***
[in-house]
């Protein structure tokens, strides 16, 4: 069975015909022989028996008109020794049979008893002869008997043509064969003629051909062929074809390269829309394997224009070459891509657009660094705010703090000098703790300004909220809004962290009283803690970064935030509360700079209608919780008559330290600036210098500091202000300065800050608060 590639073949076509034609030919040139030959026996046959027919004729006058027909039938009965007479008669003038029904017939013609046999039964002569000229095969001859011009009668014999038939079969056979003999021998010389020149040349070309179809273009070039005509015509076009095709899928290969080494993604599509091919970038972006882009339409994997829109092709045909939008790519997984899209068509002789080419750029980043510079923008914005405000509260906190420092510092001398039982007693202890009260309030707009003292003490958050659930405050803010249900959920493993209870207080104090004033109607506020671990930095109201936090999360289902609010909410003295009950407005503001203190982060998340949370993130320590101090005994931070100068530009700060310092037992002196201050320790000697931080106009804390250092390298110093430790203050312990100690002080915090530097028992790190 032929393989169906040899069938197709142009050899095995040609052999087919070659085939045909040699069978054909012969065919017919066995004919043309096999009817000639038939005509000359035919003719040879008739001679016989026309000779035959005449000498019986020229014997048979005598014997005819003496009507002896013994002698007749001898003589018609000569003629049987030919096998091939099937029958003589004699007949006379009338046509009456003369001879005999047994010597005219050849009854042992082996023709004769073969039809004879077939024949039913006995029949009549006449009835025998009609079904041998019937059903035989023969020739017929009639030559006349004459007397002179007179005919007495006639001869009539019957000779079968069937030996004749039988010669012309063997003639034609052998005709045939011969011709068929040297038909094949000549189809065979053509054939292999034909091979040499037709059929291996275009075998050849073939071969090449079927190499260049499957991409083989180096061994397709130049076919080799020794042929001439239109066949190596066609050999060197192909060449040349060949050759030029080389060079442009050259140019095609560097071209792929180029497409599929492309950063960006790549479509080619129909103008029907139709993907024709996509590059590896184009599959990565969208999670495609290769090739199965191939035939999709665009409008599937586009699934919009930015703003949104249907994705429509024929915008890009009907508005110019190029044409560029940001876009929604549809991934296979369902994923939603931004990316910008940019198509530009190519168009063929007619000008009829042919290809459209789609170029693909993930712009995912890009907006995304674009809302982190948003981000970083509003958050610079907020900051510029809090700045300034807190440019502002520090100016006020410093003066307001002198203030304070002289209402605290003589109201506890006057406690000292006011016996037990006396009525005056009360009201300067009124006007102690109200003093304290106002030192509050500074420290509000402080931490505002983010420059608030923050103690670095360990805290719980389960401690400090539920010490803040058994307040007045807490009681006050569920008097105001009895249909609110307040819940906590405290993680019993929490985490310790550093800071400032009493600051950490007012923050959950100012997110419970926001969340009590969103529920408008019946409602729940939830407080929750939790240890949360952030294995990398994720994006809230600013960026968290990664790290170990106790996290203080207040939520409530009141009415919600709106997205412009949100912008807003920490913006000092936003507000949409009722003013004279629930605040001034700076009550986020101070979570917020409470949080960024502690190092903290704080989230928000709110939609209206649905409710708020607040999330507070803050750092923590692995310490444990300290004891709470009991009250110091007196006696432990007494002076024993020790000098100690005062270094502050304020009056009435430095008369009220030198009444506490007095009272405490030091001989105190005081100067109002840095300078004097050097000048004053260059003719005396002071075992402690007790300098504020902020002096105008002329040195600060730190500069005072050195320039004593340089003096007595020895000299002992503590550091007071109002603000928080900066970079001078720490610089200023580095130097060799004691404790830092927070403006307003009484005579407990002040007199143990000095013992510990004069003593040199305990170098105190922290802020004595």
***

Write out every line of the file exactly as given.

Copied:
[in-house]
């Protein structure tokens, strides 16, 4: 069975015909022989028996008109020794049979008893002869008997043509064969003629051909062929074809390269829309394997224009070459891509657009660094705010703090000098703790300004909220809004962290009283803690970064935030509360700079209608919780008559330290600036210098500091202000300065800050608060 590639073949076509034609030919040139030959026996046959027919004729006058027909039938009965007479008669003038029904017939013609046999039964002569000229095969001859011009009668014999038939079969056979003999021998010389020149040349070309179809273009070039005509015509076009095709899928290969080494993604599509091919970038972006882009339409994997829109092709045909939008790519997984899209068509002789080419750029980043510079923008914005405000509260906190420092510092001398039982007693202890009260309030707009003292003490958050659930405050803010249900959920493993209870207080104090004033109607506020671990930095109201936090999360289902609010909410003295009950407005503001203190982060998340949370993130320590101090005994931070100068530009700060310092037992002196201050320790000697931080106009804390250092390298110093430790203050312990100690002080915090530097028992790190 032929393989169906040899069938197709142009050899095995040609052999087919070659085939045909040699069978054909012969065919017919066995004919043309096999009817000639038939005509000359035919003719040879008739001679016989026309000779035959005449000498019986020229014997048979005598014997005819003496009507002896013994002698007749001898003589018609000569003629049987030919096998091939099937029958003589004699007949006379009338046509009456003369001879005999047994010597005219050849009854042992082996023709004769073969039809004879077939024949039913006995029949009549006449009835025998009609079904041998019937059903035989023969020739017929009639030559006349004459007397002179007179005919007495006639001869009539019957000779079968069937030996004749039988010669012309063997003639034609052998005709045939011969011709068929040297038909094949000549189809065979053509054939292999034909091979040499037709059929291996275009075998050849073939071969090449079927190499260049499957991409083989180096061994397709130049076919080799020794042929001439239109066949190596066609050999060197192909060449040349060949050759030029080389060079442009050259140019095609560097071209792929180029497409599929492309950063960006790549479509080619129909103008029907139709993907024709996509590059590896184009599959990565969208999670495609290769090739199965191939035939999709665009409008599937586009699934919009930015703003949104249907994705429509024929915008890009009907508005110019190029044409560029940001876009929604549809991934296979369902994923939603931004990316910008940019198509530009190519168009063929007619000008009829042919290809459209789609170029693909993930712009995912890009907006995304674009809302982190948003981000970083509003958050610079907020900051510029809090700045300034807190440019502002520090100016006020410093003066307001002198203030304070002289209402605290003589109201506890006057406690000292006011016996037990006396009525005056009360009201300067009124006007102690109200003093304290106002030192509050500074420290509000402080931490505002983010420059608030923050103690670095360990805290719980389960401690400090539920010490803040058994307040007045807490009681006050569920008097105001009895249909609110307040819940906590405290993680019993929490985490310790550093800071400032009493600051950490007012923050959950100012997110419970926001969340009590969103529920408008019946409602729940939830407080929750939790240890949360952030294995990398994720994006809230600013960026968290990664790290170990106790996290203080207040939520409530009141009415919600709106997205412009949100912008807003920490913006000092936003507000949409009722003013004279629930605040001034700076009550986020101070979570917020409470949080960024502690190092903290704080989230928000709110939609209206649905409710708020607040999330507070803050750092923590692995310490444990300290004891709470009991009250110091007196006696432990007494002076024993020790000098100690005062270094502050304020009056009435430095008369009220030198009444506490007095009272405490030091001989105190005081100067109002840095300078004097050097000048004053260059003719005396002071075992402690007790300098504020902020002096105008002329040195600060730190500069005072050195320039004593340089003096007595020895000299002992503590550091007071109002603000928080900066970079001078720490610089200023580095130097060799004691404790830092927070403006307003009484005579407990002040007199143990000095013992510990004069003593040199305990170098105190922290802020004595």